Tagged: welfare spending

DWP Asked To Find £15bn Of Welfare Cuts

Treasury officials have asked the Department for Work and Pensions (DWP) to find even deeper cuts to welfare spending, according to reports.

BBC Newsnight’s Political Editor, Allegra Stratton, has reported that treasury officials have asked Iain Duncan Smith to find £15bn of welfare cuts, rather than the £12bn originally promised in the Tory manifesto.

A treasury source allegedly told  Stratton that both child tax credits and working tax credit could be in the firing line for £8bn in cuts.

Full story :  http://northstar.boards.net/thread/98/asked-find-15bn-welfare-cuts

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Tories Plan Fresh Attack Against Benefit Claimants- Suprised ?

A future Conservative government would reduce the benefit cap from £26,000 to £23,000 and force young unemployed people to work for their benefits, chancellor George Osborne has revealed.

He told the Mail on Sunday that lowering the controversial benefit cap would help fund three million new apprenticeships. Previous Tory attempts to lower the cap have been blocked by the Liberal Democrats.

 He also announced that 18-21 year-olds who are out-of-work for longer that six months would be required to take part in unpaid “community projects”, such as cleaning up local parks, or risk having their benefit payments stopped if they refuse.

The Tories believe such a move would be popular among voters calling for yet more cuts to welfare spending. But it will alarm charities and poverty campaigners, who argue that benefit claimants are being unfairly targeted for cuts and marginalised in British society.

 Osborne said:

“Our mission is not just to save the pounds here and there, we’re trying to change the welfare system so it doesn’t trap people in poverty and a culture of dependency. It is a tragedy for them and a waste for the country.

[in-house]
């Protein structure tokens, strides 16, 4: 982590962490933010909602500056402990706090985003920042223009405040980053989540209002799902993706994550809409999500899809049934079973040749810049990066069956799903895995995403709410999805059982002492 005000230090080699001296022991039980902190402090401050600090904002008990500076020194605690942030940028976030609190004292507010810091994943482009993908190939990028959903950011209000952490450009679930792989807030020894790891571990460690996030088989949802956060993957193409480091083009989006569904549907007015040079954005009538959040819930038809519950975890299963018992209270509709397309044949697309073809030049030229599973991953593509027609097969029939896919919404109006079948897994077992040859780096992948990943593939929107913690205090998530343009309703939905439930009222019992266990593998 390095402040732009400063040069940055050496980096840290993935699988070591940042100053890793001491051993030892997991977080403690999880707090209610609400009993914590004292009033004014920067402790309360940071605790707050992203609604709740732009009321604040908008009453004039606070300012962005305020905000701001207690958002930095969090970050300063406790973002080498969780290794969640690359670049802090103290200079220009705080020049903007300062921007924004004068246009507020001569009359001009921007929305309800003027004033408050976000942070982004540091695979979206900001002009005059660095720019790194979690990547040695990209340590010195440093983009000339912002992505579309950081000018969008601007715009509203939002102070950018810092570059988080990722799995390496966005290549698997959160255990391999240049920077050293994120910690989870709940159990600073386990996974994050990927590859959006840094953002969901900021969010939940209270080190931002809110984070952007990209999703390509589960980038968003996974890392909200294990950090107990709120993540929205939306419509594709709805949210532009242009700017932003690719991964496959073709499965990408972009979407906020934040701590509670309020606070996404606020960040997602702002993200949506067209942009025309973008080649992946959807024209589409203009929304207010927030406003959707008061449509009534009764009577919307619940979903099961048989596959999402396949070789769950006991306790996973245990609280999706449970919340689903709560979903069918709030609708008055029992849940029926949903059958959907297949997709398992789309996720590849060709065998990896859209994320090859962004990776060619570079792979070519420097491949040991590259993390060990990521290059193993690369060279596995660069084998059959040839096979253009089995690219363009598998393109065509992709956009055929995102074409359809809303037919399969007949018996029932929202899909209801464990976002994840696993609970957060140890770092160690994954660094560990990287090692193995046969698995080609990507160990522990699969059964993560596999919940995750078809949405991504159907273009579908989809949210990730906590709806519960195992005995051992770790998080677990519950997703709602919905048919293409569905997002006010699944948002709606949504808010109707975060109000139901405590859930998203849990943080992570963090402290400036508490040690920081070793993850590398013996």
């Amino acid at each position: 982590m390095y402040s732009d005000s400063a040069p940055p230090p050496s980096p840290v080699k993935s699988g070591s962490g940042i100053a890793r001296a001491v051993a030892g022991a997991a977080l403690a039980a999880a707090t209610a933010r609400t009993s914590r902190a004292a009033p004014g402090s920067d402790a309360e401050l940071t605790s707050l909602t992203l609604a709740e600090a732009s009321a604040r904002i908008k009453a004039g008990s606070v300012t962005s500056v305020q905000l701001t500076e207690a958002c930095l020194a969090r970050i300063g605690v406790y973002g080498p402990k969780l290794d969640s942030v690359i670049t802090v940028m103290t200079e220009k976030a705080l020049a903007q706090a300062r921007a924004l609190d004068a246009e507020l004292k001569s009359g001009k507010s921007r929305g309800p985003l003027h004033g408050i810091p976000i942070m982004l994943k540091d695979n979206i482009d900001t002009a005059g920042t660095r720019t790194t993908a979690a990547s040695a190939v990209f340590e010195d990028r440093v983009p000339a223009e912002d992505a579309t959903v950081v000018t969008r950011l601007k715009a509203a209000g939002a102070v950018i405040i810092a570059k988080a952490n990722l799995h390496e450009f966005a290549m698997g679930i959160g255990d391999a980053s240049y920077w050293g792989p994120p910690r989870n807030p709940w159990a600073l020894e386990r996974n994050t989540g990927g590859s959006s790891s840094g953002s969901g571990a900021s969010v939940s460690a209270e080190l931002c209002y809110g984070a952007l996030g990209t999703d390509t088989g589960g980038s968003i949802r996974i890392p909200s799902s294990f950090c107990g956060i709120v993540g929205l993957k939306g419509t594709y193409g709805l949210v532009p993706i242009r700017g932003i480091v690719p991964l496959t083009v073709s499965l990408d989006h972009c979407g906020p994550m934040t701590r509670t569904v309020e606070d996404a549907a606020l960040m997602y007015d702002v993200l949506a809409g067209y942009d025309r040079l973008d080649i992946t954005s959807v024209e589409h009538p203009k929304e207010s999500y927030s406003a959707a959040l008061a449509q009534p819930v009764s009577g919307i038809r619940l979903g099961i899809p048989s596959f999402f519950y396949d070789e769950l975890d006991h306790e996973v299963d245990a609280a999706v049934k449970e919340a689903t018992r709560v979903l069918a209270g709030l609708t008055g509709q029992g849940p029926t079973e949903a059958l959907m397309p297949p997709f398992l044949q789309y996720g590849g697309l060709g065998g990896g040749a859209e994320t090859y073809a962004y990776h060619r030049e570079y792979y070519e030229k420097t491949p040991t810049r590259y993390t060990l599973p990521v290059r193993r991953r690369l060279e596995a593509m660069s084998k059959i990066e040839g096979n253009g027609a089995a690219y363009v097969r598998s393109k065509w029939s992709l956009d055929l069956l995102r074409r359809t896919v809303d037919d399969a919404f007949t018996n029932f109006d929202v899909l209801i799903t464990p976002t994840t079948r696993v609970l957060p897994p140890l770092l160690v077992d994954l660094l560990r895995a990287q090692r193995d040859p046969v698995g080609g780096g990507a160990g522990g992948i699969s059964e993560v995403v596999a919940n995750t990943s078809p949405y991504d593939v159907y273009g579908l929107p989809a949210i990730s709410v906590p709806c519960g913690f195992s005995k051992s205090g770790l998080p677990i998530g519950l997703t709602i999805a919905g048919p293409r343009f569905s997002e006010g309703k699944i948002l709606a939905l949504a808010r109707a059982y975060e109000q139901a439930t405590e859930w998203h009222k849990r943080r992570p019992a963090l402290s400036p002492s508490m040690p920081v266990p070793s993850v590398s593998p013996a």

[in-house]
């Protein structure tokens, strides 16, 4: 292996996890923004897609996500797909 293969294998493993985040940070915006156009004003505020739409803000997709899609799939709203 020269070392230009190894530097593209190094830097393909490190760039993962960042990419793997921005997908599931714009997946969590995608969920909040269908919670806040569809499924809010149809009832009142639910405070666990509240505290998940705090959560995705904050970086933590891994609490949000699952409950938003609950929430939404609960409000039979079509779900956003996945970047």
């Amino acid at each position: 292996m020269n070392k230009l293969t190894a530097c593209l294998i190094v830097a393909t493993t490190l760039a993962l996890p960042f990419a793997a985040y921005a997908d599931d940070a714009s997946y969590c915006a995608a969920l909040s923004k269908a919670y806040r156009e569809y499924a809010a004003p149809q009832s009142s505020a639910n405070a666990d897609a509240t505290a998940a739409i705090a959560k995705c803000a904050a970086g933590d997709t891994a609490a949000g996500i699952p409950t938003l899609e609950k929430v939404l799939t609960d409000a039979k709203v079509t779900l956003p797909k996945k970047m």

“We are saying you will receive an allowance but if you can’t find work after six months, you will have to work for the dole. They are difficult decisions but the right ones.”

 Osborne also said that 18-21 year-olds would be prevented from claiming housing benefit.

It is not acceptable for young people under the age of 21 to go straight from school and into a home paid for through housing benefit – benefit funded by other people who are working”, he said.

Mr Osborne claimed that before the introduction of the benefit cap “some families were receiving £100,000 a year in housing benefit”. An analysis by the respected fact-checking website FullFact in November 2012 found that only 70 households, out of a total of 4.5 million, were receiving over £1,000 per week in housing benefit a week in September 2010.

Even this is likely to overstate the number claiming £100,000 per year however”, said FullFact, “as a family would need to claim over £1,900 per week to hit this total. Previous FoI responses from the Department have suggested around five families benefited by this amount.”

They added: “While the evidence suggests that there are a small number of Housing Benefit claims of more than £100,000 per year – perhaps around five – these cases are very much the exception rather than the rule.

“Focusing exclusively on these outliers without first putting them into context, where over 80% of claims are below £100 per week, could distort the debate around this important topic.”

Rachel Reeves, Labour’s shadow work and pensions secretary said:

David Cameron’s Government is set to overspend by a staggering £13 billion on social security. And the number of working people claiming Housing Benefit is set to double by 2018/19 costing every UK household £488.

“Spending has risen because the Government has failed to tackle the increasing number of low wage jobs and their welfare policies, from Universal Credit to Personal Independence Payments, are in chaos.

“We must bring down social security spending and doing that requires a new approach to tackle the root causes of these costs directly. That’s why a Labour Government would make work pay by increasing the minimum wage, stop young people cycling in and out of welfare before they’re established in jobs and build more homes to tackle rising housing benefit spending.

“Alongside our plans to introduce a compulsory jobs guarantee to get the long term unemployed off benefits and into work, these measures will help control social security spending for the long term. All the Tories offer is announcements to hide the truth of rising welfare spending.”

> compulsory jobs guarantee = workfare.  Different arseholes, but the same old shit.